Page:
Why Pipelines Don’t “Leak”, But Explode

Why pipelines don’t “leak”, but explode

On December 19, 2010, an oil pipeline in Mexico exploded, killing at least 27 people and injured more than 50. The explosion is believed to have been caused by attempts to puncture the pipe to steal oil.

The same thing happened in Nigeria not once, not twice, but numerous times. Here are a few examples from Wikipedia:
*1998, October 17: At Jesse in the Niger Delta in Nigeria, a petroleum pipeline exploded killing about 1200 villagers, some of whom were scavenging gasoline.
*2000, July 10: Pipeline explosion near the town of Jesse killed about 250 villagers.
*2000, July 16: At least 100 villagers died when a ruptured pipeline exploded in Warri.
*2000, November 30: A leaking pipeline caught fire near the fishing village of Ebute near Lagos, killing at least 60 people.
*2003, June 19: A pipeline punctured by thieves exploded and killed 125 villagers near Umuahia, Abia State.
*2004, September 17: A pipeline punctured by thieves exploded and killed dozens of people in Lagos State.
*2006, May 12: An oil pipeline punctured by thieves exploded and killed 150 people at the Atlas Creek Island in Lagos State.
*2006, December 26: A vandalised oil pipeline exploded in Lagos. Up to 500 people may have been killed.
*2008, May 16: The Ijegun pipeline explosion caused by an accidental rupture by a bulldozer. Up to 100 may have been killed, including many school children in the nearby school.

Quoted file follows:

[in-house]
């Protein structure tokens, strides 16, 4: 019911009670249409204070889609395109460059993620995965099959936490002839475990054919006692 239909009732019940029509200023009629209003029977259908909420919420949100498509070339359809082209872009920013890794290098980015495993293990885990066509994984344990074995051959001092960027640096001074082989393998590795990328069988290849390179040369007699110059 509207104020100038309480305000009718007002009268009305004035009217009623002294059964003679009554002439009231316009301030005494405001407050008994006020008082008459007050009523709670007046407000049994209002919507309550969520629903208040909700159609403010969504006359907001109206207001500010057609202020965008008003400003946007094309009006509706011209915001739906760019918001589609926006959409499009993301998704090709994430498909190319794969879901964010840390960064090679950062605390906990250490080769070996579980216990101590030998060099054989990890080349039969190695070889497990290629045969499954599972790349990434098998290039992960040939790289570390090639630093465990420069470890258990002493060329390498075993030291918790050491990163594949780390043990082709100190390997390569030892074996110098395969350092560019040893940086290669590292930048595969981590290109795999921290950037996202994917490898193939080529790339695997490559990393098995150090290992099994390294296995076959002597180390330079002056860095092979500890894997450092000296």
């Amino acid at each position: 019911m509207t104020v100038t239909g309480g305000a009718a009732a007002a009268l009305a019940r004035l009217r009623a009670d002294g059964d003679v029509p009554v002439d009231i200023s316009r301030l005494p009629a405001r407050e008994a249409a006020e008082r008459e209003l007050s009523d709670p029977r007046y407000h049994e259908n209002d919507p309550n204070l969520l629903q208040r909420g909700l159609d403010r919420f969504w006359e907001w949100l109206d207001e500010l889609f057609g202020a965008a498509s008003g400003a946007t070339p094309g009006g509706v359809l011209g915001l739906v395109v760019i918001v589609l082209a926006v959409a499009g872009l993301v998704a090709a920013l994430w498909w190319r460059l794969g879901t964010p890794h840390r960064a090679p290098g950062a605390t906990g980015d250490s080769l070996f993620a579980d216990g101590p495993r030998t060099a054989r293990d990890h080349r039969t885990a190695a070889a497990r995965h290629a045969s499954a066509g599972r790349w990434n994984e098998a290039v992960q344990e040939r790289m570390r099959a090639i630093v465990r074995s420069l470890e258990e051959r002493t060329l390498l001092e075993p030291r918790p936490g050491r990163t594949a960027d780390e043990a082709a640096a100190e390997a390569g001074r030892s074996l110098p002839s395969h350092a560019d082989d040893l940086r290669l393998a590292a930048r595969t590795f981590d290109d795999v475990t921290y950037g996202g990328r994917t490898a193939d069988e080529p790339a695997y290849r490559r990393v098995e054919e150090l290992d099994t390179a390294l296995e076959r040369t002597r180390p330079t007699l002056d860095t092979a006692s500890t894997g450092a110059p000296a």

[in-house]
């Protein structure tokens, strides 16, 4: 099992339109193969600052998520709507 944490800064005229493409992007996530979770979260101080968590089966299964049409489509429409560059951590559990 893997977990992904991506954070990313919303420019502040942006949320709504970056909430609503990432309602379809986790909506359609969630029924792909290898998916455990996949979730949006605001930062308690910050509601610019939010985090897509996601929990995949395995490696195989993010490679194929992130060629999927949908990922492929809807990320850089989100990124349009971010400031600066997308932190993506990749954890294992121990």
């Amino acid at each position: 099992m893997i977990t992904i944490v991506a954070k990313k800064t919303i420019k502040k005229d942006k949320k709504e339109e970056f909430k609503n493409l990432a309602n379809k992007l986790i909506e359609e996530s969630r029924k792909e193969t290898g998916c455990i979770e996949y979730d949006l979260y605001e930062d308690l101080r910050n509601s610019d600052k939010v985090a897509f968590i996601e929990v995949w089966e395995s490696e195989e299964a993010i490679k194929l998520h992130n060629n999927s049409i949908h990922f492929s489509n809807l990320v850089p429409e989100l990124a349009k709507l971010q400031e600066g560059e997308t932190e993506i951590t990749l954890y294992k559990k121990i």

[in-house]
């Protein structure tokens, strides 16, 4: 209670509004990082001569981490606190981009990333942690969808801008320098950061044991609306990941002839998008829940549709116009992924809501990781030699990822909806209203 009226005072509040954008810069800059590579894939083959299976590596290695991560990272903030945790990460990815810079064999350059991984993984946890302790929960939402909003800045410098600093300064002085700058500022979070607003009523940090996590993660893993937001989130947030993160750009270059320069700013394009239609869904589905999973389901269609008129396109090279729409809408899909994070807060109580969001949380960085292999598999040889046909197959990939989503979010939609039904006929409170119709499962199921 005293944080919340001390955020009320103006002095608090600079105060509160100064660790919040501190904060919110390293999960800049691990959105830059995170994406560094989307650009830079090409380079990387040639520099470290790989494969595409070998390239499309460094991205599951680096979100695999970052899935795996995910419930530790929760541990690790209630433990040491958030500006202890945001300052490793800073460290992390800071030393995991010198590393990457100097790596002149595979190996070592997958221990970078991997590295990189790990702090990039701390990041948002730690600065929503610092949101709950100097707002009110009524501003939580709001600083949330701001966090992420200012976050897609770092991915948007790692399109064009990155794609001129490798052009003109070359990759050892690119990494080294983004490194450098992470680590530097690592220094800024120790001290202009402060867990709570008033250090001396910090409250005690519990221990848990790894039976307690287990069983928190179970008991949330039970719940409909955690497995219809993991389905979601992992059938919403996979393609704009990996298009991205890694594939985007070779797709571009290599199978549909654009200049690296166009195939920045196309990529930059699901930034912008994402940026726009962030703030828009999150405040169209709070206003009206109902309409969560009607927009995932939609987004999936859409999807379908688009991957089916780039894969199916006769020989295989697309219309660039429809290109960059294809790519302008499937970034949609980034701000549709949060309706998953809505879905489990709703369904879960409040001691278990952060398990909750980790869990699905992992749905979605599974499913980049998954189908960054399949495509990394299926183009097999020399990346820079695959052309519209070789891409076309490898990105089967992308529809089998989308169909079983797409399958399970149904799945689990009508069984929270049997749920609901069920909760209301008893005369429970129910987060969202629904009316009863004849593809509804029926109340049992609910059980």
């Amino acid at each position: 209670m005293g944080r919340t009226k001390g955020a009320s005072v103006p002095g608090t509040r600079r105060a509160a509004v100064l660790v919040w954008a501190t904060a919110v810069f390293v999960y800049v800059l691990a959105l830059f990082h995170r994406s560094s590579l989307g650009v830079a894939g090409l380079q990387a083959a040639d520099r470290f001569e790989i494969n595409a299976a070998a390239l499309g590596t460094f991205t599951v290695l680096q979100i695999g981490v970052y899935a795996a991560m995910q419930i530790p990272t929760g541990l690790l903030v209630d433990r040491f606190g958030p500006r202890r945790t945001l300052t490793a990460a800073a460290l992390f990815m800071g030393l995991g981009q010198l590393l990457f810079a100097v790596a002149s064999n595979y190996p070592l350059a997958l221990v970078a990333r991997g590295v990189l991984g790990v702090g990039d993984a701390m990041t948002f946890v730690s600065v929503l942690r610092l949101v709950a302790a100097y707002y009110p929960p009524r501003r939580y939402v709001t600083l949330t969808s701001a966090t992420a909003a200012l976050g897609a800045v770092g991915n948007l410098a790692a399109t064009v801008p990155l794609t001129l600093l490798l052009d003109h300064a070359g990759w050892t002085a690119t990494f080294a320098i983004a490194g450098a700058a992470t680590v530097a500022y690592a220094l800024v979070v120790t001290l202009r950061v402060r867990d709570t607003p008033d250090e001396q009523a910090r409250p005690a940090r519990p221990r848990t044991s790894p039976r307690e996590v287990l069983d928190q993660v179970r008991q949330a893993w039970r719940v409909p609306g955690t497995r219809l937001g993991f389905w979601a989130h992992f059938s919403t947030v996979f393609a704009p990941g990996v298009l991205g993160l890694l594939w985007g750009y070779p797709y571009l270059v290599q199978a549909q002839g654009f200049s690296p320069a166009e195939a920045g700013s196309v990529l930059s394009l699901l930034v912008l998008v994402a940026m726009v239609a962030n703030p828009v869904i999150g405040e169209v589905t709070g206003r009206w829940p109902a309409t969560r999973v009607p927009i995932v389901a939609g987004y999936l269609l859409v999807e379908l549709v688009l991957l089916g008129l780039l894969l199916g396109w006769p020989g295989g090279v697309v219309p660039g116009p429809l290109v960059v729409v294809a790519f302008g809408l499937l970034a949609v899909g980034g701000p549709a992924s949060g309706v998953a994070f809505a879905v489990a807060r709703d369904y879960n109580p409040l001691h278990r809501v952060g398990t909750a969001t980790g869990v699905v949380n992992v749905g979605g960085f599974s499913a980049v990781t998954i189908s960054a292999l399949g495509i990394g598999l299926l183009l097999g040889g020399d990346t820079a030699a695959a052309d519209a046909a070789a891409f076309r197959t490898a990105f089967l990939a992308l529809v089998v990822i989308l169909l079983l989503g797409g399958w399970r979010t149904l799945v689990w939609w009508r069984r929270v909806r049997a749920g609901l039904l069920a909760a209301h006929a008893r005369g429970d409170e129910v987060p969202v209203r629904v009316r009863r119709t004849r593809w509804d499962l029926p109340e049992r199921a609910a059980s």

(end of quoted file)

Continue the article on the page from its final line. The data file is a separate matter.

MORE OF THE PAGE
Mind you, these are gasoline pipelines. If the contents were less flammable, like dilbit (diluted bitumen from the tar sands), the result would be an explosive “spill”, with or without fire.

Why explosive, and not just a faucet-like “leak”? Let me put physics into laymen terms:

The air pressure inside your tire is about 30 pounds per square inch (psi), enough to support the weight of your car. Double or triple it and your tire might explode, especially when heated by driving, or when traumatized when running over a sharp rock at speed.

The water pressure inside your domestic plumbing is about 50 psi, 70 psi is considered too high.

The water pressure inside a fire hydrant can exceed 200 psi – why it is also used for riot control.

The pressure applied on the oil inside a pipeline on flat ground can exceed 500 psi. The higher the pressure, the faster the oil flows, the faster the Big Oil CEOs and oiled political puppets laugh all the way to the bank.

The pressure applied on the oil inside an ascending pipeline could exceed 1,000 psi, depending on the elevation gain. To illustrate how high such a pressure is, the water pressure at 3,000 ft. depth equals 1,350 psi, which can crunch a submarine like a pop-can. This is the pressure of the oil inside a pipeline in the valley, about to ascend a 3,000 ft. mountain pass in British Columbia. You need to generate that much pressure inside the pipe to force the oil up 3,000 ft. This is why pipeline-ruptures tend to occur in valleys, where rivers run.

And now, there is a new flexible pipeline technology that is theoretically capable of withstanding, ready? 15,000 psi! Compare this to the fire hydrant. This if used as we do today, i.e. at 1,000 psi, they would be safer than the conventional pipelines. But then again, there is the human factor, i.e. greed, and of course the CEOs and their puppets would want to max out the throughput, and force the dilbit at 14,000 psi. But then, shit happens, and will always happen, and when they do, such a “spill” will indeed make the Kalamazoo spill look like a kitchen faucet leak.

And what if the pipelines are relatively safer, the tankers will always be dangerous, especially given the climate change to come. To say that supertanker spills in BC waters won’t happen is like saying that the Titantic is “unsinkable”, or the Bismarck. And they didn’t even say “knock on wood”.

Anthony Marr, Founder and President
Heal Our Planet Earth (HOPE)
Global Anti-Hunting Coalition (GAHC)


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